#5

The last time i made a big trip, which was to Sweden, i was very much aware of trying to be present and put down the phone. I took very very few pictures, i sort of relented toward the end and took more pictures just to have some kind of mementos for later for 90% of my trip i made sure to savor the moment and really enjoy whatever place i was in for what it was and not me being somewhere because it was photogenic.

It’s a tough act to balance because i really do wish i had taken more pictures, but i do appreciate my visit more knowing that i tried my best to enjoy it. I’m currently hoping i can really go back and see more of Sweden :slight_smile:


#6

Cell phone cameras weren’t a thing when I took my only international trip of consequence (to the UK), but while I did take a fair number of pictures, I wasn’t about to turn that into the entire objective of my trip.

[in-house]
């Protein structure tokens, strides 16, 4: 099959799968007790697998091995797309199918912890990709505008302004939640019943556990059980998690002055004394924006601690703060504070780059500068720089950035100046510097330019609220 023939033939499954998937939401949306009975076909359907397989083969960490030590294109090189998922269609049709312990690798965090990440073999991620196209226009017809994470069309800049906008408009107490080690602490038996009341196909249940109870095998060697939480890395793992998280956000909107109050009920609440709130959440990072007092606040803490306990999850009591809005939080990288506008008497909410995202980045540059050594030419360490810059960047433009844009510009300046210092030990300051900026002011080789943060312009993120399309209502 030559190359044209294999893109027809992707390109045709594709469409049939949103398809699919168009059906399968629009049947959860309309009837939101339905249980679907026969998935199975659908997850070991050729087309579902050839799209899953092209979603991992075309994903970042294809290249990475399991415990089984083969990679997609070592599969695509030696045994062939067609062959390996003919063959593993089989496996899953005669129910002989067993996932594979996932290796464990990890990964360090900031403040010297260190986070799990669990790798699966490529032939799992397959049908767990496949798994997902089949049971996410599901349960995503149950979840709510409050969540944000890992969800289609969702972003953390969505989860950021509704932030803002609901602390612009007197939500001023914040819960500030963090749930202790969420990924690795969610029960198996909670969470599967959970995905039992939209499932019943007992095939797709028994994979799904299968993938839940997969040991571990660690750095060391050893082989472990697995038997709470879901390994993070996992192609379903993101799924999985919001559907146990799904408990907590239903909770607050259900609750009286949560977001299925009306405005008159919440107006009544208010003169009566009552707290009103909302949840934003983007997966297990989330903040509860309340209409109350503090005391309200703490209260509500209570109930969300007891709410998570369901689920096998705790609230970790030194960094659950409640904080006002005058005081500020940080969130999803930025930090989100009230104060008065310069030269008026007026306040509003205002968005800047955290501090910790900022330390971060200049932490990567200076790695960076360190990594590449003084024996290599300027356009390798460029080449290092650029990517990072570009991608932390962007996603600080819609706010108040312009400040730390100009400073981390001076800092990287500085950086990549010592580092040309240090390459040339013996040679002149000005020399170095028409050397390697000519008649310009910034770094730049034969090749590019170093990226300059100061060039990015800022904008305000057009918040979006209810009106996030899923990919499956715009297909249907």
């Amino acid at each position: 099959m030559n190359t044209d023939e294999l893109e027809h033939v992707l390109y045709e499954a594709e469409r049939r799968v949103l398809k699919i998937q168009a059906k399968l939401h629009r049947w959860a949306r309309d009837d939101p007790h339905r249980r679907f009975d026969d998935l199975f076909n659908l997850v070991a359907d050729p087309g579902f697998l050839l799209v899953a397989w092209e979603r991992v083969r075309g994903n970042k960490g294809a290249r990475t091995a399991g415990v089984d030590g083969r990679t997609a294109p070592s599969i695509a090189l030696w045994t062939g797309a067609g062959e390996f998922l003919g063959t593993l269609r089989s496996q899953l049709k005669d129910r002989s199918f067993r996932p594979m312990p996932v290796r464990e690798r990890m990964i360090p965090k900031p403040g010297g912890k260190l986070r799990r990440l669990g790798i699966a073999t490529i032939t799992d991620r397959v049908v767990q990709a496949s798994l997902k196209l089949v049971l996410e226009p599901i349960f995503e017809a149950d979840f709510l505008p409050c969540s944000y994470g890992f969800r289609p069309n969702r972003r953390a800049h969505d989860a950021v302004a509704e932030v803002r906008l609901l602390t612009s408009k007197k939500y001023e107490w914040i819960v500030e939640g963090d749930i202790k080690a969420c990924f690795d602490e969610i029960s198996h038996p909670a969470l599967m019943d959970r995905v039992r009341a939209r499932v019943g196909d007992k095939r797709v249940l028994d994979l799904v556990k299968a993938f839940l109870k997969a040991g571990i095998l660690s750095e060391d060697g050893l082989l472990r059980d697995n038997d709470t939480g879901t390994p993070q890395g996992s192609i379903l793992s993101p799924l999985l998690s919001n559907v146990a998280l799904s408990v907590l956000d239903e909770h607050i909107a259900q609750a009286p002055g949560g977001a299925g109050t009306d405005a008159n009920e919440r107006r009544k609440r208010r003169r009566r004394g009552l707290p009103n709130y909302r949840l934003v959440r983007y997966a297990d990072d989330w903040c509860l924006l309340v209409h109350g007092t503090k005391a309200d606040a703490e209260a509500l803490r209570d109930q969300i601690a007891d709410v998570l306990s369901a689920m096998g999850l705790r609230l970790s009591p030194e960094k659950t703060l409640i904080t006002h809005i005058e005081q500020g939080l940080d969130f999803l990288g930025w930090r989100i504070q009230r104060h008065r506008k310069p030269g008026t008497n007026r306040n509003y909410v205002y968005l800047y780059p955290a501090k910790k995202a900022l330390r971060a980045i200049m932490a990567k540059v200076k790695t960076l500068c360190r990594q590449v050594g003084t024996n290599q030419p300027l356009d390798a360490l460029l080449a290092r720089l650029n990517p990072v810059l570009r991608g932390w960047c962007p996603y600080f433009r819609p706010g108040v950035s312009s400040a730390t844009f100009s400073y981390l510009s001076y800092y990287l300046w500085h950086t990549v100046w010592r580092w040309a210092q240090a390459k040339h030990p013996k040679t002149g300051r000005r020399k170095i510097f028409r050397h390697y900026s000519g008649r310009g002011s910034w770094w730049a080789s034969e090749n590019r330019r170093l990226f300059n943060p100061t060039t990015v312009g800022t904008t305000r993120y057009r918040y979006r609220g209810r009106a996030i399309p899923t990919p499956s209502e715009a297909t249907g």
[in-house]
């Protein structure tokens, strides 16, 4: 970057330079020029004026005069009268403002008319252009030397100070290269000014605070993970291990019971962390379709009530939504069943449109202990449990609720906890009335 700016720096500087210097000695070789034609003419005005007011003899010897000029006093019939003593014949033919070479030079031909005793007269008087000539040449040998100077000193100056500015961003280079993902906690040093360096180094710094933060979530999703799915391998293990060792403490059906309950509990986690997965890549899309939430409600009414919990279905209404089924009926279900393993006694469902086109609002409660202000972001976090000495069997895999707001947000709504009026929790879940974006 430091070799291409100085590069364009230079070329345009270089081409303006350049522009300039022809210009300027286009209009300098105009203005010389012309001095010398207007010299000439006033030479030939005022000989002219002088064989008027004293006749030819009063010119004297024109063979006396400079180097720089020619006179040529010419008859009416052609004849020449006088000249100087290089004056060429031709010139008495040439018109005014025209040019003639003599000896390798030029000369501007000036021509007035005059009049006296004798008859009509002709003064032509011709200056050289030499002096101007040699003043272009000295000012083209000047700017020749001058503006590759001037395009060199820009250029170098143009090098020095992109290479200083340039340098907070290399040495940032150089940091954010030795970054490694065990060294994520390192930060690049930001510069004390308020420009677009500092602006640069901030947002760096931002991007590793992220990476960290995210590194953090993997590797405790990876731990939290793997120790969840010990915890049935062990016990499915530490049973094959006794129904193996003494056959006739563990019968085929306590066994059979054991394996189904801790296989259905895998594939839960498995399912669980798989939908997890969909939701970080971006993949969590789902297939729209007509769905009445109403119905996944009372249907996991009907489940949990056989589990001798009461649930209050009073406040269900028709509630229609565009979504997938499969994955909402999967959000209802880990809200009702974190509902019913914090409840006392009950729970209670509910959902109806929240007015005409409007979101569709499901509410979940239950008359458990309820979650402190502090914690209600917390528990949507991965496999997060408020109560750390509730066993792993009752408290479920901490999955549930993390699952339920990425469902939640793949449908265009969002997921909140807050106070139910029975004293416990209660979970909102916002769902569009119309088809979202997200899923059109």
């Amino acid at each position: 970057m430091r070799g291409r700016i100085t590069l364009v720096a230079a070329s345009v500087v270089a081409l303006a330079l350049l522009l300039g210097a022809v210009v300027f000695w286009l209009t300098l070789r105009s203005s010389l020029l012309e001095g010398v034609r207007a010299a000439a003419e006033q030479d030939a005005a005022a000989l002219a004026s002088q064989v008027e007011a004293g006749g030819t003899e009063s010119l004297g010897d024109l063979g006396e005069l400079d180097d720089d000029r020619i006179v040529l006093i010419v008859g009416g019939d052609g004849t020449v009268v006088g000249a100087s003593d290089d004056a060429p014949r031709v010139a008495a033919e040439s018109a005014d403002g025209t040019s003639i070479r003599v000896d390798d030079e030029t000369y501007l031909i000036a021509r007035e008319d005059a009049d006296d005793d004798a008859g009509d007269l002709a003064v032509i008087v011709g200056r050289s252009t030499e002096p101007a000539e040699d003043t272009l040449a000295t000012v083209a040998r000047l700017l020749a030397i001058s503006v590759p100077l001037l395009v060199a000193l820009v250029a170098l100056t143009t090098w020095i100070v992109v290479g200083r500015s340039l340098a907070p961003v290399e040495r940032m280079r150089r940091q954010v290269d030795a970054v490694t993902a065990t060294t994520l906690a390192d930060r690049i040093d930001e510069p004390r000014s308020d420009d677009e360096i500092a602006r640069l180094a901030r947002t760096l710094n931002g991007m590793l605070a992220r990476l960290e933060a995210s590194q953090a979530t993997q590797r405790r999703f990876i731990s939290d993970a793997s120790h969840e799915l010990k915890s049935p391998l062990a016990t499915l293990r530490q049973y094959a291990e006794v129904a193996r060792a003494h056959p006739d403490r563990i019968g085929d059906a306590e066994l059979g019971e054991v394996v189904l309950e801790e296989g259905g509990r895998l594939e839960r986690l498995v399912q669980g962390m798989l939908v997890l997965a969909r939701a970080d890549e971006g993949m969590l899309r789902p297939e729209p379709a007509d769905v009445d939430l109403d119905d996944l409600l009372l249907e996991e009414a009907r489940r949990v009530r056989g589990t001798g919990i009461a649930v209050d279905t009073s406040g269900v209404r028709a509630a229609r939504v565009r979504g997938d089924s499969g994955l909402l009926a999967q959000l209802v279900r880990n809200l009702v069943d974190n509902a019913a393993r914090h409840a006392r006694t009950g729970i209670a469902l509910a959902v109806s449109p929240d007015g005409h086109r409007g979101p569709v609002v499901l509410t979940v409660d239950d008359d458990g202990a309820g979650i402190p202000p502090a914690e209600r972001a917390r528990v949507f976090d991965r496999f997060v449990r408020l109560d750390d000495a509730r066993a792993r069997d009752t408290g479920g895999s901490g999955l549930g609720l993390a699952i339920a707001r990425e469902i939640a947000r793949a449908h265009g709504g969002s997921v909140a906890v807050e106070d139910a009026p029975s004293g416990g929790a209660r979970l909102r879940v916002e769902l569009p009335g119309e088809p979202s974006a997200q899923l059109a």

I stayed away from London, and spent more of my time off the beaten path, especially in Wales, and I don’t regret that decision at all. One of my favorite moments, which I couldn’t photograph, was having to stop for the farmer driving his sheep across the road. It was fascinating to watch his dogs doing their work.


#7

And that’s a fair thing, even if done these days. Though i think because its so much easier to take pictures now people get a bit sucked up into getting those perfect shareable moments. As long as one is aware of it that should be enough to make one more present.


#8

I don’t photograph things while traveling, or rarely do. Not because of some deep wisdom, it’s just that I don’t really have the coordination to enjoy myself in the moment and photograph things. I only dig out the phone if I see something that surprises me and I feel I won’t be able to find online later.